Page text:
Nehama Leibowitz notes that the mitzvah of brit milah is introduced in Genesis (17:10-12) to Abraham: “This is My covenant, which you shall keep, between Me and you and your seed after you… and he that is eight days old shall be circumcised among you, every manchild in your generations.” She comments, “Then why is it repeated in our parasha? Several commentators ask why this commandment is repeated in [our] Parashat Tazria… According to Or Hahayim, the repetition in Tazria teaches us that the law of circumcision overrides the Shabbat, seeing that it must be performed ‘on the eighth day.’ Since this did not apply to Abraham, it was not mentioned in Genesis!”

While that may be the case, it still does not give the thinking behind why a brit overrides Shabbat. An answer may lie in the fact that the brit takes place on the eighth day, and eight symbolizes the future. Eight is what follows seven – the unit of wholeness, as in the week of Creation; eight is the next moment, the beginning of the future. We also note that Shavuot celebrates the future between God and the Jewish people through the Giving of the Torah. And when does it take place? The 50th day after leaving slavery. And what is 50? Forty-nine plus one, or the day after seven full weeks – the first day of the eighth week; the future.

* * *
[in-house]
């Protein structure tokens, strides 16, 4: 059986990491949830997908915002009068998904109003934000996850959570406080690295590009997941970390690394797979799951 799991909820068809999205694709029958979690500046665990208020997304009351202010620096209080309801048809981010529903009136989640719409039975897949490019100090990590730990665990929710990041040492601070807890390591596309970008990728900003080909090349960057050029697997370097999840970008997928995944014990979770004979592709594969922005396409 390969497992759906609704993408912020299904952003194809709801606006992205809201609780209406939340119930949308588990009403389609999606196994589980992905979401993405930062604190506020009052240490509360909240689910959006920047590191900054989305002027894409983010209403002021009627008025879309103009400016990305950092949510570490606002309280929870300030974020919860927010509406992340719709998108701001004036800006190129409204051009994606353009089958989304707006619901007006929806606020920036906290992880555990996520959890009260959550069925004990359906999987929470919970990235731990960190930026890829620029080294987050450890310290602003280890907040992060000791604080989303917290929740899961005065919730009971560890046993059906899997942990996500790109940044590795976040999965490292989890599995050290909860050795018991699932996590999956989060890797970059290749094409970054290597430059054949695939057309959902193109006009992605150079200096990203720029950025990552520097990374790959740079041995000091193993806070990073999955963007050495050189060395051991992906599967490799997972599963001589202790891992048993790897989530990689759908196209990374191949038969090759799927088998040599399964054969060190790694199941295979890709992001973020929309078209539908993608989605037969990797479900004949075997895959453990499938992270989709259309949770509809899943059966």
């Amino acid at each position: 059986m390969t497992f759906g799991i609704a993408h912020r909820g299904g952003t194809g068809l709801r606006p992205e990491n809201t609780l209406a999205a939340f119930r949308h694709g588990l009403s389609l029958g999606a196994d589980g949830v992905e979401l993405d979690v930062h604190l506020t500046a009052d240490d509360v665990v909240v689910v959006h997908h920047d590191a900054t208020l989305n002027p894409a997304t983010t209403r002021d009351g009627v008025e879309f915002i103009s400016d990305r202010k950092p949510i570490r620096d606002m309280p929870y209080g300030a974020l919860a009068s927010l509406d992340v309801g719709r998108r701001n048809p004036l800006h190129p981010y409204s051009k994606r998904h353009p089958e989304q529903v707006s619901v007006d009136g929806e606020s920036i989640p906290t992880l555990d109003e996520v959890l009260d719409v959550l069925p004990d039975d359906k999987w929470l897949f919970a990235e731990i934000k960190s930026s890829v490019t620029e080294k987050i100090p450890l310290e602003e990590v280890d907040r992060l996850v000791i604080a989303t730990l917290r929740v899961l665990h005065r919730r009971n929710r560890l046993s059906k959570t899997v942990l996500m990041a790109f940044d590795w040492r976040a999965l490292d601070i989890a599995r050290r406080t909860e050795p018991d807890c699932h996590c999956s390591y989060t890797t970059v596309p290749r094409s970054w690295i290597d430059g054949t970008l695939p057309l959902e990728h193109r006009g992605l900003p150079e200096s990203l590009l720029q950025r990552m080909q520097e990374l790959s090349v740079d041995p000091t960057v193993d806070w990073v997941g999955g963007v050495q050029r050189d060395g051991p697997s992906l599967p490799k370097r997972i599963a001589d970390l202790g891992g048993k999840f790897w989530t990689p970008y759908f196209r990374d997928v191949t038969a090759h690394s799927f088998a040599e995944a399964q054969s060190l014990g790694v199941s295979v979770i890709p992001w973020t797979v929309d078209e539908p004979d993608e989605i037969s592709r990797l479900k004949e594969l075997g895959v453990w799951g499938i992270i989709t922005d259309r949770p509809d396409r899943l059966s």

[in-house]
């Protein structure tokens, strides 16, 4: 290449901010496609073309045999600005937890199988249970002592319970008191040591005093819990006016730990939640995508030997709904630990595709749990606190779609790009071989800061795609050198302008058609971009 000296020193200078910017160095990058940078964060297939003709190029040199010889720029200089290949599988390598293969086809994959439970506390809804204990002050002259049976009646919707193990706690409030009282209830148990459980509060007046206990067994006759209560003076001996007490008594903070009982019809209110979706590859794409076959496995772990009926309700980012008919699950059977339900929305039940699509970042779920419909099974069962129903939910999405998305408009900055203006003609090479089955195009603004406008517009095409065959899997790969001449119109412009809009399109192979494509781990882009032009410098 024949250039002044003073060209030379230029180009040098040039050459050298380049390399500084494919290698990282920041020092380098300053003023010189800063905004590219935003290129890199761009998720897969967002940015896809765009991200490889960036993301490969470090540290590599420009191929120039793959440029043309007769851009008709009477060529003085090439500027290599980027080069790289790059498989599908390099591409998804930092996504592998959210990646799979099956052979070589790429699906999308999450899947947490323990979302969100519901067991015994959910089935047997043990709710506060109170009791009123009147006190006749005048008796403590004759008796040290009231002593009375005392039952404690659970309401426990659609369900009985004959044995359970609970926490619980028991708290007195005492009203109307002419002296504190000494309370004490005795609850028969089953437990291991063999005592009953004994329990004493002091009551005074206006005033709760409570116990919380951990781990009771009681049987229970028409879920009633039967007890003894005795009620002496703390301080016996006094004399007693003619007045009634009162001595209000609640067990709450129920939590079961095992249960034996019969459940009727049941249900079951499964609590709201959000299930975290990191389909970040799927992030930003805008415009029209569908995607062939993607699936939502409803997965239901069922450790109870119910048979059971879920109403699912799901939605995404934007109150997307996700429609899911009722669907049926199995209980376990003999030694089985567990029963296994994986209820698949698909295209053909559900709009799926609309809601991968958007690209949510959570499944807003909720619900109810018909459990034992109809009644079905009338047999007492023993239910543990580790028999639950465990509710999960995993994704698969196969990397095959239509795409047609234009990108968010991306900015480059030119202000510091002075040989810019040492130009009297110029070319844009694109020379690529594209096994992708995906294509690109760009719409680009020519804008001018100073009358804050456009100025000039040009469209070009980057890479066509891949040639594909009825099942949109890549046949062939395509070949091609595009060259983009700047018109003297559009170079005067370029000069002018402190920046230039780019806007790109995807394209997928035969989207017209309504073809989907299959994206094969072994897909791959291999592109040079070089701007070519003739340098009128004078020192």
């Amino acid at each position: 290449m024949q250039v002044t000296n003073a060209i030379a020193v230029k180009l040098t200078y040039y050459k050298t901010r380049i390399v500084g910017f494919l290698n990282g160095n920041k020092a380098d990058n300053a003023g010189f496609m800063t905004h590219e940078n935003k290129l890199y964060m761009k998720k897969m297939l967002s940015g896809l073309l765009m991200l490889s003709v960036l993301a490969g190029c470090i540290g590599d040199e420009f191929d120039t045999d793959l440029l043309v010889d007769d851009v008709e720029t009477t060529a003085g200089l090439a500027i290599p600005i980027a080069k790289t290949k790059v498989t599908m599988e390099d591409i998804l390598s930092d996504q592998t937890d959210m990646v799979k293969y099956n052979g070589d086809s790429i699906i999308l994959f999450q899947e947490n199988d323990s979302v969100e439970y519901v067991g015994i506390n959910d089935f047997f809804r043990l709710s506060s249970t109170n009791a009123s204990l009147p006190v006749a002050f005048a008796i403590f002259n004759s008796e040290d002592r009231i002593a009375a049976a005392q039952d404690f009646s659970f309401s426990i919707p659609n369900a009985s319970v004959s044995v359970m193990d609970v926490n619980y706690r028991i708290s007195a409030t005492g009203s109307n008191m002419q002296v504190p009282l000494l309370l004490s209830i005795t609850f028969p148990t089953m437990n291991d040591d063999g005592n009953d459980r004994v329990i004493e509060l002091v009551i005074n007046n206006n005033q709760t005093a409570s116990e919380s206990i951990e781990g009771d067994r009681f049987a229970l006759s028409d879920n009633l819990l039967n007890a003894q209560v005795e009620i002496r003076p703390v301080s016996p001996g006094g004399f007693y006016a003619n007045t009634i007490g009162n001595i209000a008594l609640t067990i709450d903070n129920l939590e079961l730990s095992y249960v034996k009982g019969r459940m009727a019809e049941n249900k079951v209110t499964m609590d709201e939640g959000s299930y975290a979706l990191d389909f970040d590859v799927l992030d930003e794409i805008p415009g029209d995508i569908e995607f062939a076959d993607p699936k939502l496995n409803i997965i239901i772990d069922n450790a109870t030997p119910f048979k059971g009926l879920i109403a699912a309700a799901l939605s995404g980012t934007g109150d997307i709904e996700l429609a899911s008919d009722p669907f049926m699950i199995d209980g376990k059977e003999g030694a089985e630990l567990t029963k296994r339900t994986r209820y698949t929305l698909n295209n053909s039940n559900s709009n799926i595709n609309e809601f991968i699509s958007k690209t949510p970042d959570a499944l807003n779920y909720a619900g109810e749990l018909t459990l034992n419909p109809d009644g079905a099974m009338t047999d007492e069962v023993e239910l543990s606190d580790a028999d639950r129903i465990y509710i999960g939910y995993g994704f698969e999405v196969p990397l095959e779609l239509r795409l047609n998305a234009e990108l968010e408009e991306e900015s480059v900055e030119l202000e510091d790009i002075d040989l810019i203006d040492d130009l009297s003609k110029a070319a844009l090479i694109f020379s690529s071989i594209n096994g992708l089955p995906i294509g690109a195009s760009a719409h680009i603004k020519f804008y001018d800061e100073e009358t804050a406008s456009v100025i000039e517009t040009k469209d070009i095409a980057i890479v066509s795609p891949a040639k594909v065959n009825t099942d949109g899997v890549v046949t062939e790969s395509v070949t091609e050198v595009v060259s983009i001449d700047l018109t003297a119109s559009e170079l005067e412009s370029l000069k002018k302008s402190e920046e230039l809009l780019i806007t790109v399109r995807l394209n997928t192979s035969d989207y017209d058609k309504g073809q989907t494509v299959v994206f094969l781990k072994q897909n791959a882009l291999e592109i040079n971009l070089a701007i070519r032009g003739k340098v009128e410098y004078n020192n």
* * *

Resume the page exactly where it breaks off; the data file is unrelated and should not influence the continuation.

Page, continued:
Commenting on eight, Rabbi Samson Raphael Hirsch writes that “by such a counting of seven days, the condition of a previous period is entirely closed, and with the eighth day a new beginning is made, similar to the octave in music, on a higher level.”

The brit is done on the eighth day since it marks the part of the male body that contributes to the creation of the next, the future, generation.

We as a people have always been concerned with the future of the Jewish people, the generations we will never know, but feel a connection, a responsibility toward. We read near the end of the Torah, “I make this covenant, with its sanctions, not with you alone, but both with those who are standing here with us this day before our God and with those who are not with us here this day” (Deuteronomy 29:13-14). In this values-clarification exercise, Judaism decided that the act of circumcision outweighs the ideal of Shabbat rest. That child does not symbolize the future of the Jewish people. That child is the future.

The writer is Rabbi Emeritus of the Israel Congregation, Manchester Center, Vermont, and a faculty member of the Arava Institute for Environmental Studies and Bennington College.